Two Ways to Prevent Magnetite Fouling Your SWAS

John Powalisz

Commercial power plant operations frequently require cycling from off to on and varying load states of all plant design types.

These cycling operations create thermal and mechanical stresses that disrupt the protective layer on the boiler tubing and key components. This type of operation can lead to erosion and corrosion, adding particulate to the system.

These materials consist of metals and metal oxides, primarily iron and iron oxides (magnetite and hematite). These magnetite particles can damage a plant’s steam and water analysis system (SWAS) by plugging sample conditioning components and analyzers.

Preventing magnetite from plugging your swas

Operators strive to keep plants online and operating when there’s demand to generate revenue, and at lower capacity or offline when the reverse is true. This creates “cycling” that plants weren’t specifically designed for, which can cause thermal stresses and chemistry changes. These issues can lead to iron or magnetite in the sample, which causes pressure drops, flow suppression and equipment damage.

When magnetite is excessive, cycle chemistry isn’t enough. Operators need to physically remove the magnetite to protect the steam and water conditioning components and analyzers and, ultimately, the plant.

Proper equipment can help mitigate magnetite build-up issues. Blowdown valves and magnetite traps are particularly helpful in preventing magnetite from plugging a steam and water analysis system.

High Pressure Blowdown Valves (HPBVs) - The best method for removing deposits in the sample lines and protecting coolers and conditioning equipment are blowdown valves. From the point of extraction all the way through the panel, an HPBV can purge any contaminants from the line to keep samples lines clear.

HPBVs are typically arranged with an isolation valve between the sample line and a blowdown header that’s routed to a drain or tank arrangement prior to temperature or pressure reduction. Blowdown discharge must not be restricted, as this can impart a backpressure - cross-contamination with higher pressure samples backing up into lower pressure sample lines. Since there’s no pressure reduction or sample flow meter, purging velocity is not metered or controlled.

Magnetic Traps - These traps use high-strength magnets to isolate and remove corrosion products (such as magnetite particulates) from the sample stream to protect sample conditioning and analytical instruments from critical downtime and costly repairs.

In combined cycle plants or any plant that cycles, removal of magnetite is essential. Samples of particular concern in Heat Recovery Steam Generator (HRSG) plants are HP and IP drum samples, which are notoriously high in magnetite. For conventional plants, boiler drum water and continuous blowdown samples are strong candidates for traps.

As an iron oxide, magnetite is attracted to magnets. When the sample flows past the magnetic surface, the magnets attract and capture the magnetite. An important distinction of a magnetic trap is that it only traps magnetic particulate which are typically present in the largest quantities and particle size. Additionally, if there’s non-magnetic particulate in the sample stream, it will flow uninterrupted through the trap to the downstream components.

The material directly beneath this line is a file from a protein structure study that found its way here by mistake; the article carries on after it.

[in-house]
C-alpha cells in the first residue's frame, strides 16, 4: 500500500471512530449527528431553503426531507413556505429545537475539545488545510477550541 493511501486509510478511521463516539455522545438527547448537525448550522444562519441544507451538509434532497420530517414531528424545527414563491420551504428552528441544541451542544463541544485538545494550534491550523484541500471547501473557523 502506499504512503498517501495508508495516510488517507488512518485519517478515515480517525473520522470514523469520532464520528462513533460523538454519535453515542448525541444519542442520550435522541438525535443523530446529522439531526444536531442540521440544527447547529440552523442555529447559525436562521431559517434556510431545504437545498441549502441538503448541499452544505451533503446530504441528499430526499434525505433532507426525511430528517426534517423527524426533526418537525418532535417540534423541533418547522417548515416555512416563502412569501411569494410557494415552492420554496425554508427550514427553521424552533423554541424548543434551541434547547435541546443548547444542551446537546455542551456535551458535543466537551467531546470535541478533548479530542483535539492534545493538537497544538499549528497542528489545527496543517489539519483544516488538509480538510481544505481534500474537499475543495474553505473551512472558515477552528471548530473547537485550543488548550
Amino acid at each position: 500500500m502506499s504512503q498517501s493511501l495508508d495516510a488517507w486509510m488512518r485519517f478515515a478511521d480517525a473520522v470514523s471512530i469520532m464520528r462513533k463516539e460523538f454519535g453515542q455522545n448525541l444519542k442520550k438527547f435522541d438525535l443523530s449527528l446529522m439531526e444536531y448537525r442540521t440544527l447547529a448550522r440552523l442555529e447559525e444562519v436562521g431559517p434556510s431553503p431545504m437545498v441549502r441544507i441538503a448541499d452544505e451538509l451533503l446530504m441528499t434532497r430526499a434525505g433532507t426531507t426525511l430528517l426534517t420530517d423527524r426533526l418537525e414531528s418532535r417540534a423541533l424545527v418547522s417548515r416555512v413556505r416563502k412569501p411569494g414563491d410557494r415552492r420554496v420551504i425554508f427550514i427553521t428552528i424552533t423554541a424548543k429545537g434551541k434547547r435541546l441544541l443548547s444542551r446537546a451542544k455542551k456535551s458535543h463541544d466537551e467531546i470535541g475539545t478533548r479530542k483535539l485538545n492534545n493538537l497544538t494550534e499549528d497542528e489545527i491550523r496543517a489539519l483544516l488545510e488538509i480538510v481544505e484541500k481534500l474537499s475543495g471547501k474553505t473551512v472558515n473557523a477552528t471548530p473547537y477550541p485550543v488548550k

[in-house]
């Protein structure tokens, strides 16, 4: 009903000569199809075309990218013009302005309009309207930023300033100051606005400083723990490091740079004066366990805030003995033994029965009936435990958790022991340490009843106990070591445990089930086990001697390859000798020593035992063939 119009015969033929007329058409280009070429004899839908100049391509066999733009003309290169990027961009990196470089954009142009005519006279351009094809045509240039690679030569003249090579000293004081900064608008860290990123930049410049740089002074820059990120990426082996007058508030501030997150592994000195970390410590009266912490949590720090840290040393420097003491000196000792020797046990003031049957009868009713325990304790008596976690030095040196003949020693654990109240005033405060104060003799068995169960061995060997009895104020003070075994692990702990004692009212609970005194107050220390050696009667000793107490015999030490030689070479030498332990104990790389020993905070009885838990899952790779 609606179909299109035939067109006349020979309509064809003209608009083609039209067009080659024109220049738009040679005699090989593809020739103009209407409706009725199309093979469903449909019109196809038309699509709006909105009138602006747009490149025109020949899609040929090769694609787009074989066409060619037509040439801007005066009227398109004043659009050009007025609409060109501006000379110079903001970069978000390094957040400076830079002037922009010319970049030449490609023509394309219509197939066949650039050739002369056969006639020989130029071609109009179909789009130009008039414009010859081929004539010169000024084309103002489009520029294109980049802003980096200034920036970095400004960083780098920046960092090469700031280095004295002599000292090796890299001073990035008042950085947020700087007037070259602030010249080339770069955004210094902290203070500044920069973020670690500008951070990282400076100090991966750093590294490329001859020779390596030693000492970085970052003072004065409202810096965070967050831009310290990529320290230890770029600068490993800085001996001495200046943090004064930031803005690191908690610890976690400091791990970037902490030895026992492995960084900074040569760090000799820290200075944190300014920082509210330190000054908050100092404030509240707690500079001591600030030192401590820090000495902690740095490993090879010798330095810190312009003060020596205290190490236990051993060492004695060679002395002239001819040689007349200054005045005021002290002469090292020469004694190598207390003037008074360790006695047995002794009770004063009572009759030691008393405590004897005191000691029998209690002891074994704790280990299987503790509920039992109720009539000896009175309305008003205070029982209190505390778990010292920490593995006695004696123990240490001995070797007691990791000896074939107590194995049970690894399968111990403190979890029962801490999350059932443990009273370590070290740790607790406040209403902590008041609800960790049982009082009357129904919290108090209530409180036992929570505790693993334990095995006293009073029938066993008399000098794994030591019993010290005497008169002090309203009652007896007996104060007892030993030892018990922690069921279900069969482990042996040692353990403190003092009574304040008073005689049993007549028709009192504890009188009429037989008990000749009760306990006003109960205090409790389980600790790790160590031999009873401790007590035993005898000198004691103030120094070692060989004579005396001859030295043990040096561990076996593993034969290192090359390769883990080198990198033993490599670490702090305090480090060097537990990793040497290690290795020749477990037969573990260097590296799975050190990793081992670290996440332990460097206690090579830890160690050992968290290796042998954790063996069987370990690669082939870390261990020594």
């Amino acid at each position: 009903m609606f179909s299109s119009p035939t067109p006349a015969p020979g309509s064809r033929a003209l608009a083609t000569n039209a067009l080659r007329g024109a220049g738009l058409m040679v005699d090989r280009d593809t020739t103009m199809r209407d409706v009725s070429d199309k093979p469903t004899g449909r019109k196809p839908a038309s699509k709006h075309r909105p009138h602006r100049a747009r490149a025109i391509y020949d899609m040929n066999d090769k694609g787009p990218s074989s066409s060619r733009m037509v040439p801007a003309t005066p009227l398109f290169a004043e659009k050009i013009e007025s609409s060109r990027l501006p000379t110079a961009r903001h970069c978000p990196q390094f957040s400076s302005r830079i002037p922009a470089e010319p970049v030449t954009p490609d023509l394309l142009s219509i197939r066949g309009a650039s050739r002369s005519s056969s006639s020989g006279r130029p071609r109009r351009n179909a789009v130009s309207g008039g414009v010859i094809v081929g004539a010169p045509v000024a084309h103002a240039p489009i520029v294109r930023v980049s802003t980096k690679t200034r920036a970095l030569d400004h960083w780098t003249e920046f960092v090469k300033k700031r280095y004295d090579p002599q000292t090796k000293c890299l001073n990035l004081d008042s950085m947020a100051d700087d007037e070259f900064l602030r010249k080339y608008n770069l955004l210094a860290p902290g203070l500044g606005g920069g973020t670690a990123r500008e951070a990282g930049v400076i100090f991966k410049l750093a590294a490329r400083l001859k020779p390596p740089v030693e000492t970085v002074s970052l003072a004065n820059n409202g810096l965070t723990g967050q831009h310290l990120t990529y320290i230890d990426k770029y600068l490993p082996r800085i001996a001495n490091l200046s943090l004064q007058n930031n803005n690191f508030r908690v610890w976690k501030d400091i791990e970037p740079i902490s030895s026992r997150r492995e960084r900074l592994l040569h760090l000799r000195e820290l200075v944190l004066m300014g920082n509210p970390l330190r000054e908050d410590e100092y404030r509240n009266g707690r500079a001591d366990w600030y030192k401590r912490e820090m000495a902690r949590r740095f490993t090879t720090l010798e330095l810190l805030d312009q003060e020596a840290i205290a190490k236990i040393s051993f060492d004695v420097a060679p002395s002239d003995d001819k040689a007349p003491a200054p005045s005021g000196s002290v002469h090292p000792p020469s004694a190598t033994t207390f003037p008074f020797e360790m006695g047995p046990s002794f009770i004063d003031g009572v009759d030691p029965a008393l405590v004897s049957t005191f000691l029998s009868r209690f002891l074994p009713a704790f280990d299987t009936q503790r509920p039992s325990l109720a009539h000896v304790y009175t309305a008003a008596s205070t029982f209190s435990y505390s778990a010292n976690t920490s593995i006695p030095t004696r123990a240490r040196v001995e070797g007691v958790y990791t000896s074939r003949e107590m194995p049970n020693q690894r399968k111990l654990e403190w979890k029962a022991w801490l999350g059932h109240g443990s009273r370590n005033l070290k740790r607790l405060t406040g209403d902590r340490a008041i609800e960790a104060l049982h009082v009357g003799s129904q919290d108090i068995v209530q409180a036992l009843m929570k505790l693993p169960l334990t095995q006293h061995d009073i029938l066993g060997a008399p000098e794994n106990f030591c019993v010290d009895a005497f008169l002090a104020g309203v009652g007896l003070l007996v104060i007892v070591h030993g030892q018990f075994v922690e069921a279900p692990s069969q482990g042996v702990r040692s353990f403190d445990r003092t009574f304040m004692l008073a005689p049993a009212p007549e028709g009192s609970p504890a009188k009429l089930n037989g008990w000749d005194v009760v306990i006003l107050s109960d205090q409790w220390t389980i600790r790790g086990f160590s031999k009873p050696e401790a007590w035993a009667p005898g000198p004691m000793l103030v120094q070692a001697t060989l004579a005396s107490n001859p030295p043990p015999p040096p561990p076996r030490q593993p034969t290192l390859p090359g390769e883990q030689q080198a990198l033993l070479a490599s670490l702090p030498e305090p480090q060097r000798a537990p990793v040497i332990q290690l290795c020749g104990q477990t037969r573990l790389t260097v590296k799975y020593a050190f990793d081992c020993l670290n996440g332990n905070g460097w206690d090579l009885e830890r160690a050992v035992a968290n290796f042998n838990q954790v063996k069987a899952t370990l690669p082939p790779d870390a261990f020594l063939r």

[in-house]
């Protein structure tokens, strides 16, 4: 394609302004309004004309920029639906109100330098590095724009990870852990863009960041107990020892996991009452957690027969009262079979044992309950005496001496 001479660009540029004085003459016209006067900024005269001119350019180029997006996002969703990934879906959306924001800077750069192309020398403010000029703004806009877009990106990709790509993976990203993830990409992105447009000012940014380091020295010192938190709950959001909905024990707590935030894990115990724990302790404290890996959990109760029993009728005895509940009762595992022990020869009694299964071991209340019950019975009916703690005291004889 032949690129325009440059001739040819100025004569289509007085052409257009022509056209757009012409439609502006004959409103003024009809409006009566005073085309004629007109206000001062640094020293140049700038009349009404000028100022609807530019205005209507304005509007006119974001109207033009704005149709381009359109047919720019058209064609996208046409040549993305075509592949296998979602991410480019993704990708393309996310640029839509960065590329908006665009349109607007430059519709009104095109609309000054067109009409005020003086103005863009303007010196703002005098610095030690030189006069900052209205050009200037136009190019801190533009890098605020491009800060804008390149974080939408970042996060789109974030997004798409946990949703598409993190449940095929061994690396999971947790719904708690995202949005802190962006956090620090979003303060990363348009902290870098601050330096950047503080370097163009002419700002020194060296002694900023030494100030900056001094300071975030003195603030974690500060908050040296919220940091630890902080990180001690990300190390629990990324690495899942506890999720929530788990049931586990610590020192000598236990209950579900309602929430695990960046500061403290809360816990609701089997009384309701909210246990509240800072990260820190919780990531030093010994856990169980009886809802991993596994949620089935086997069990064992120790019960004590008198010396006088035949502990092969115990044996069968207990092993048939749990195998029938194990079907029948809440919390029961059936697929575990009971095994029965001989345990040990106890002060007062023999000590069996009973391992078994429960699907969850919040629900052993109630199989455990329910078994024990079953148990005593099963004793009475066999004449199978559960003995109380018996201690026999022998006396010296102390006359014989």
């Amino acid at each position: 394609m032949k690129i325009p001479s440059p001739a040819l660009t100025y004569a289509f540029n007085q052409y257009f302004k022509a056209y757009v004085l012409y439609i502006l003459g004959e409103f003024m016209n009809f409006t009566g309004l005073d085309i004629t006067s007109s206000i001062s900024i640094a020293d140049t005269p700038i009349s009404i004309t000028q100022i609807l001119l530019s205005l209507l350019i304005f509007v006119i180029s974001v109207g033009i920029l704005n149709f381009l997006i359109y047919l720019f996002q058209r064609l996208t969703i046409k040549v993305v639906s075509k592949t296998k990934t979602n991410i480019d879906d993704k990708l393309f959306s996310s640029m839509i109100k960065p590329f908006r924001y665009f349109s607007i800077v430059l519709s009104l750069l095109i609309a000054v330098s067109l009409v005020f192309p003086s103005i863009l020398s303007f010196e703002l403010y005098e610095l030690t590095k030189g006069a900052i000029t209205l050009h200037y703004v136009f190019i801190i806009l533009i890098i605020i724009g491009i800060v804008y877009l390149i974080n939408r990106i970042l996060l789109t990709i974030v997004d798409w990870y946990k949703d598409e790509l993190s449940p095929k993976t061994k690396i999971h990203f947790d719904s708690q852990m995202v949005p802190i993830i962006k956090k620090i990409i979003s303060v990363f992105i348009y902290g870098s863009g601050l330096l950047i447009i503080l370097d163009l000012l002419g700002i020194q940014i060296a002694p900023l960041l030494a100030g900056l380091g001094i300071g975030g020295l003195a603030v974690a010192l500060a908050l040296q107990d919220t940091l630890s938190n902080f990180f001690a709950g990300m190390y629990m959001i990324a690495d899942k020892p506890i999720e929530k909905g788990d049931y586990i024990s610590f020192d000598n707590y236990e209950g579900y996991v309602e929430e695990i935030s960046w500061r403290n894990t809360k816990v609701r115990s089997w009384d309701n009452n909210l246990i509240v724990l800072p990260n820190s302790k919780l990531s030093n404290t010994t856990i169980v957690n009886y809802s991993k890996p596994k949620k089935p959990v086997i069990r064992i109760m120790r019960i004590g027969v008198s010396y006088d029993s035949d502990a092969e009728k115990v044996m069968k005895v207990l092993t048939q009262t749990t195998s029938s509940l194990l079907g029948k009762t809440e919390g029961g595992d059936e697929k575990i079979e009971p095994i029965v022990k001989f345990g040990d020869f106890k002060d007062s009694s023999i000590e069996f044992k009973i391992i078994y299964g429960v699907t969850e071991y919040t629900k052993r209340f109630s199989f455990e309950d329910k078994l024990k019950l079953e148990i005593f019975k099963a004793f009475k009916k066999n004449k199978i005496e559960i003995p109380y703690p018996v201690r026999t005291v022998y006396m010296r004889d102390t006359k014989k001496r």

Magnetic traps, theoretically, won’t plug lines or prevent flow to downstream components. When not properly cleaned and maintained, they simply become “loaded,” meaning the magnet can’t attract additional magnetite until the particulates are flushed out. Magnetic traps are equipped with a flush handle to easily purge trapped magnetite from the line.

However, unless they’re designed with the appropriate magnets, magnetic traps typically have temperature limitations. For example, a standard neodymium magnet permanently degrades at 175°F (79°C).

Fortunately, magnetic traps are commercially available for use in both low- and high- pressure applications, protecting both the sample conditioning equipment and the analyzers.

Early magnetic traps utilized low-pressure designs that couldn’t protect the pressure control valve (PCV or VREL) and usually featured direct contact of the magnetite with the magnet, making maintenance and cleaning difficult. Newer designs, however, separate the magnet from the magnetite by a steel shield. They’re also pre-valved for backflush, making implementation and use simple and user-friendly. Visual verification of a clean sample (flush water) to the sink is recommended.

The magnetic trap is typically located upstream of the PCV, where most particulate lodges. Implementation improves flow consistency for cycling plants and improves reliability of downstream components, such as thermal shutoff devices for which magnetite may have intermittent effects (attraction to magnetic fields for solenoid-based systems or lodging in mechanical systems).

Headshot of author John Powalisz

Written by John Powalisz

John Powalisz, Director of International Sales, is dedicated to sharing his technical expertise and knowledge of sampling equipment and systems in power plants, refineries, chemical and food processing facilities garnered from more than 19 years with the company. John has worked with clients worldwide to help them to comply with regulations and optimize processes by applying proper sampling hardware and techniques. While he is well-versed in all Sentry products and applications, he is particularly focused on the food and beverage and power generation markets as well as emerging market development.

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